1. Can you tell me a little bit about yourself?
This is without a doubt one of the most daunting interview questions many young professionals get asked when hunting for internships or entry-level jobs. This is a very common first behavioral question since it is designed to catch you off guard and see if you are mentally on your toes.
Often times individuals are caught up in a frenzy thinking through technical answers and whether or not they know enough about the company. Be prepared instead to speak on your past actions. For example, focusing on your interests outside the classroom like philanthropy or leadership roles held in student organizations is a great way to speak towards your character and draw upon real world examples.
2. What is your greatest weakness?
When posed with this question many tend to stare blankly at the interviewers. Most people get caught up thinking about the taboo nature of mentioning their weaknesses without understanding the reason why the recruiter is asking this question in the first place!
Recruiters are not necessarily looking to grill you with this question so take a deep breath! They are really just looking to gain a better understanding of how you deal with true, raw failure . This is especially important in today’s rapidly growing and ever-changing economy where technology is rearranging the competitive landscape. It seems even more common now with our generation, we want to succeed on the first try. We have so many resources readily available at our fingertips, but instead of using them result in comparing ourselves with others. The reality is that the most successful individuals became the successes they are today by constantly going through failure and never giving up.
To answer this question be able to call upon an occasion where you displayed a weakness, learned from it, and grew that weakness into a strength. It’s a perfect way to impress your recruiters and exhibit humility through failure.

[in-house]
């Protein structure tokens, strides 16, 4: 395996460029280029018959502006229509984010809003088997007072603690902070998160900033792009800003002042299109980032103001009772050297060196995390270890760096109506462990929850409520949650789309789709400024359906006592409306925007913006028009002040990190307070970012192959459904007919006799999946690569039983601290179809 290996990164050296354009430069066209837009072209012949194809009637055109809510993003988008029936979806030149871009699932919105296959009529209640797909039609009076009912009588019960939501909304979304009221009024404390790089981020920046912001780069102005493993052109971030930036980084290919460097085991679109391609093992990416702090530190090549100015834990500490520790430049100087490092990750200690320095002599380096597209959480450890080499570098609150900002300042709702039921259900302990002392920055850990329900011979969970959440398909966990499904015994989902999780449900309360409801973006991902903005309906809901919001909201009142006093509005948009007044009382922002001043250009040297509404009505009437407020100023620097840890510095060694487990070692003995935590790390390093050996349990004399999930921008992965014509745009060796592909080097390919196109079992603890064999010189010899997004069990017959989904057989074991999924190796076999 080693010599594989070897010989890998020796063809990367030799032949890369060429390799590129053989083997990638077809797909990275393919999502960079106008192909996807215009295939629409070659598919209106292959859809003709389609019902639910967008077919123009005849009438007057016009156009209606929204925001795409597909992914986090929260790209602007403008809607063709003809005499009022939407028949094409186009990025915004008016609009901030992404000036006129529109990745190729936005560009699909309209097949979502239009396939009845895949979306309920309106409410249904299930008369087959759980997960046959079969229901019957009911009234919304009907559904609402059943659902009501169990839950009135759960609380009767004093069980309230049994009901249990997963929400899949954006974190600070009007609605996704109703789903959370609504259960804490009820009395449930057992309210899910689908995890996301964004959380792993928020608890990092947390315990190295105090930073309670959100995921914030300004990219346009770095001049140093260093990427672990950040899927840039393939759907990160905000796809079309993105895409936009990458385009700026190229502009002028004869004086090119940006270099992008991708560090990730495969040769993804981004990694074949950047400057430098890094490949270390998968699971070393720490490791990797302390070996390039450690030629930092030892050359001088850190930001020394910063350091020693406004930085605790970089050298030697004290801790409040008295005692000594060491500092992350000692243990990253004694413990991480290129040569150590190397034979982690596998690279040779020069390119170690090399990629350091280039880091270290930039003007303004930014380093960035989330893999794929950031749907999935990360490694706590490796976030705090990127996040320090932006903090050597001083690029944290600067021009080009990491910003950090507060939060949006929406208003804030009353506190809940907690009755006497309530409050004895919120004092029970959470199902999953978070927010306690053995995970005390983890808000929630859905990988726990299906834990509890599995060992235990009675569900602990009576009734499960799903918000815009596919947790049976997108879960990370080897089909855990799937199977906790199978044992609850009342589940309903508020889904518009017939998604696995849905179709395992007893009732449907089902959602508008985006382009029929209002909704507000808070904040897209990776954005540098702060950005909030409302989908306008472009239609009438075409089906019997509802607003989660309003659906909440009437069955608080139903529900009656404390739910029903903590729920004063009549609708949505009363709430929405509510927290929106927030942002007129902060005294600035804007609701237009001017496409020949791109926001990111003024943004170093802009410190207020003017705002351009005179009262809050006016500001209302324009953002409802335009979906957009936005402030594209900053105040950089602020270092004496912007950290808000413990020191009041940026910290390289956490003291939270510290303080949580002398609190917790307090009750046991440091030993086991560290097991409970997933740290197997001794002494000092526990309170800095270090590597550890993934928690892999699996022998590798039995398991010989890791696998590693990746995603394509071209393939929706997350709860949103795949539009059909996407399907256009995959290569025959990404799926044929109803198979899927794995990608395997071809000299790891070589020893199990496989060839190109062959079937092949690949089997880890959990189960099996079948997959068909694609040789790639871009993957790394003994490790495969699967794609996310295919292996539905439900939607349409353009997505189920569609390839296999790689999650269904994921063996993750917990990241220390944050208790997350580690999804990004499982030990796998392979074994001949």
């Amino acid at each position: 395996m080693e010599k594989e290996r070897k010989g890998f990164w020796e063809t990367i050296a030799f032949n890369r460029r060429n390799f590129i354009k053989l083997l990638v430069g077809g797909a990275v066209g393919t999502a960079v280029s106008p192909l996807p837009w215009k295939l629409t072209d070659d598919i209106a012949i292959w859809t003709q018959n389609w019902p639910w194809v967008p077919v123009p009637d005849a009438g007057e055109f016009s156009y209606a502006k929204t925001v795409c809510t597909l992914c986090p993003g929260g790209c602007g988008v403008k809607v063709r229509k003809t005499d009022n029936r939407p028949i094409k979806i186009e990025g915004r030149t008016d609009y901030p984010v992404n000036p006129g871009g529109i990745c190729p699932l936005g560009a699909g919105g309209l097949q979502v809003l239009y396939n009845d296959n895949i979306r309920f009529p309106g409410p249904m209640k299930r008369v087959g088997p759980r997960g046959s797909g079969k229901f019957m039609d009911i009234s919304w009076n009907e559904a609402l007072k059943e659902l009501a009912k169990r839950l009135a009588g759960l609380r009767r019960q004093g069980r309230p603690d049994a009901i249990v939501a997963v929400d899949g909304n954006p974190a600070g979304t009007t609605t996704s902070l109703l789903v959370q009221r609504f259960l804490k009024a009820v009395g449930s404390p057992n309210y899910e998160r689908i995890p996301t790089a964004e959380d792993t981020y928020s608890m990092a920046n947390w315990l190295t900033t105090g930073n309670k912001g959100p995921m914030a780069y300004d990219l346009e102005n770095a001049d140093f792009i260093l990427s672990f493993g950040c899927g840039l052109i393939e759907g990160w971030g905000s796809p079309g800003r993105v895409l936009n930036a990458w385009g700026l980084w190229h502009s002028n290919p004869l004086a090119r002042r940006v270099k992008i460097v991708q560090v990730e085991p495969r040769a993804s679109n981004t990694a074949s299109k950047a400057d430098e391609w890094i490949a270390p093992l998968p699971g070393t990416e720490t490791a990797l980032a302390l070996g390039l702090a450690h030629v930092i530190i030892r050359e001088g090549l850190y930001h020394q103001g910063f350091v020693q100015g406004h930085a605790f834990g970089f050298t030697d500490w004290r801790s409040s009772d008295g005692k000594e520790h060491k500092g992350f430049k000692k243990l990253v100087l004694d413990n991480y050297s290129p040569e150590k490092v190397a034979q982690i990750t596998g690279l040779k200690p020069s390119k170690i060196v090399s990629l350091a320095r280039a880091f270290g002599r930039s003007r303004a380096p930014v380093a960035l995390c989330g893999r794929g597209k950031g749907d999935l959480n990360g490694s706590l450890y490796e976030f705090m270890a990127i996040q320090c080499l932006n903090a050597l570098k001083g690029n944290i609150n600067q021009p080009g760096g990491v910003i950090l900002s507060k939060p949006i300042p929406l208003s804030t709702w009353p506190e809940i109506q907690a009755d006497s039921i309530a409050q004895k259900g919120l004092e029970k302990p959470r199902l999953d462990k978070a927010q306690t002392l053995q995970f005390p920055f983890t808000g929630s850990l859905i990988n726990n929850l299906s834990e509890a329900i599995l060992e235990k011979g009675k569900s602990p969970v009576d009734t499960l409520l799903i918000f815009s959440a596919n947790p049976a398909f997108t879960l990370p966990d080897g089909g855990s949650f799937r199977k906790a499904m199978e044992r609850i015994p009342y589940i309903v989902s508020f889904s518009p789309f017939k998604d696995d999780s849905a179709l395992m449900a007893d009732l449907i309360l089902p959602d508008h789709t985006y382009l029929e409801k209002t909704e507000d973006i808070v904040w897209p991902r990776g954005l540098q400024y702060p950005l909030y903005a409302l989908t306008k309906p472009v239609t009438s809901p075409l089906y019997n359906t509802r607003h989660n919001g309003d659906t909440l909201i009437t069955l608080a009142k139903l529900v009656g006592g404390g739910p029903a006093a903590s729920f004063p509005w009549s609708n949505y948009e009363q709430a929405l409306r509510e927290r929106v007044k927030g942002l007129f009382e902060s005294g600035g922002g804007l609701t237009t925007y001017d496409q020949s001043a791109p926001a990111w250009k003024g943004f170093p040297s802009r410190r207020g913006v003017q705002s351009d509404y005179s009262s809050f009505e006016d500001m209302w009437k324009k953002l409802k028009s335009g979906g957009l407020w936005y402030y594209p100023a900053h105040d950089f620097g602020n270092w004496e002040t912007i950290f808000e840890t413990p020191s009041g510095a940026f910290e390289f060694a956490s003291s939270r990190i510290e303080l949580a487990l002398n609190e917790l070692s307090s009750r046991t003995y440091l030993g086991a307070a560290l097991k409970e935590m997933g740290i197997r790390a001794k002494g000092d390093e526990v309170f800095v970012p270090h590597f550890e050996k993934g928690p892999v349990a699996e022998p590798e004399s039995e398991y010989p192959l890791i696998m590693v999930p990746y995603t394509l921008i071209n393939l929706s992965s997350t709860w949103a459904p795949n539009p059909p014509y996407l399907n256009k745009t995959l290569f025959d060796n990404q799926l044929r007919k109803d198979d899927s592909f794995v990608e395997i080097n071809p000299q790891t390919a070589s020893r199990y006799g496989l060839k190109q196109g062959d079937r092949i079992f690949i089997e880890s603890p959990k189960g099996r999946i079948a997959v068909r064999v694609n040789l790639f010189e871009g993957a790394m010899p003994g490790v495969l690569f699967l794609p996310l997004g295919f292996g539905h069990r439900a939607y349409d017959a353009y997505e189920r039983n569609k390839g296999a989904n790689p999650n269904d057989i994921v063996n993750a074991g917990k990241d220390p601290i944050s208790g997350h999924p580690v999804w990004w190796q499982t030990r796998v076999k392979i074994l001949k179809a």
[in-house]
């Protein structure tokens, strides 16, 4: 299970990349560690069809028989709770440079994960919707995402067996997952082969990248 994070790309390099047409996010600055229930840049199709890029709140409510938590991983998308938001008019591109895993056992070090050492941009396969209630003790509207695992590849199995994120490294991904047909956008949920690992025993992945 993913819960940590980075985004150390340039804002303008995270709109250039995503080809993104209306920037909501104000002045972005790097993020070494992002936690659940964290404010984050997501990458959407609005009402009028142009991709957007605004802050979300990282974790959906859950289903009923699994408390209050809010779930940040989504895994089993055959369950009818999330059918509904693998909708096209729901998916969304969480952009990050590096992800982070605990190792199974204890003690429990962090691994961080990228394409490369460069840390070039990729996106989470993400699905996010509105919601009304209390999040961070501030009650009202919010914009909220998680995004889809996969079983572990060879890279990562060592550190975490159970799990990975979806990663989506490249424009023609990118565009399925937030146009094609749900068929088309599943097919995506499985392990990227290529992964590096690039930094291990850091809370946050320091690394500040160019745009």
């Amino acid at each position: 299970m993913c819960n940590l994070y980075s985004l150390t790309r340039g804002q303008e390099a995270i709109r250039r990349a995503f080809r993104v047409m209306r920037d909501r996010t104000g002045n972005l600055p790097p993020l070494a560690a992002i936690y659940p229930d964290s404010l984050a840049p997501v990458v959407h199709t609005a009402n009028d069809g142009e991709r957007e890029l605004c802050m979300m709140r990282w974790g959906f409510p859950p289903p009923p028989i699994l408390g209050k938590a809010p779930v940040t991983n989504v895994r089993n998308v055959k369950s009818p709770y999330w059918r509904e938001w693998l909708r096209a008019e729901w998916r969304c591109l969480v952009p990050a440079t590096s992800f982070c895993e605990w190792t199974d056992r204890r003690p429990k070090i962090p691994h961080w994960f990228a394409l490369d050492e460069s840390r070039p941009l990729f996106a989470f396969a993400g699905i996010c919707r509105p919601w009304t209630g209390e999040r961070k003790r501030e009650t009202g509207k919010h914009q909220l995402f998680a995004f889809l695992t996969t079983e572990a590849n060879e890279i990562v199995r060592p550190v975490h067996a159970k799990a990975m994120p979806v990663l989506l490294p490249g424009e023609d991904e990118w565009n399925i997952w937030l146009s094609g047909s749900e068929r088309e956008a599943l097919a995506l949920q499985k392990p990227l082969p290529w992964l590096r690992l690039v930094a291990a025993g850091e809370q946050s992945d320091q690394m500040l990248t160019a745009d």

3. Where do you see yourself in five years?
This has to be the scariest question to ask any college student. Some students barely know where they see themselves getting next month’s rent from. So how does a recruiter expect you to know where you want to be in five years?
They know just as much as you that your five year plan isn’t set in stone, and that’s okay because nothing ever is. They want to know that you have at least given some thought to your career interests and aspirations for your professional life. You should be honest about your goals and reiterate your intentions to stay with the company in order to gain further advancement. If this is not your goal with the company you should also make a note of this because some companies offer special rotational programs that allow you to get your feet wet in various parts of an industry.
4. Do you have any questions for us?This is a HUGE mistake some candidates makes when leaving an interview. Sometimes you just want to get up and run out of there, but you should always come prepared to ask the interviewer a question. If you come unprepared try asking them how they like their job, it makes you seem interested in them and gives you a taste of the company’s work culture.
Here are some of my personal favorites that I invite you to use for your next interview!-How did the last person in my position grow within the company? -What does the day-to-day look like for you in your job role? -What are the company’s core values? -How does the company quantify success metrics for promotions? -What opportunities does the company offer for professional development or advancement?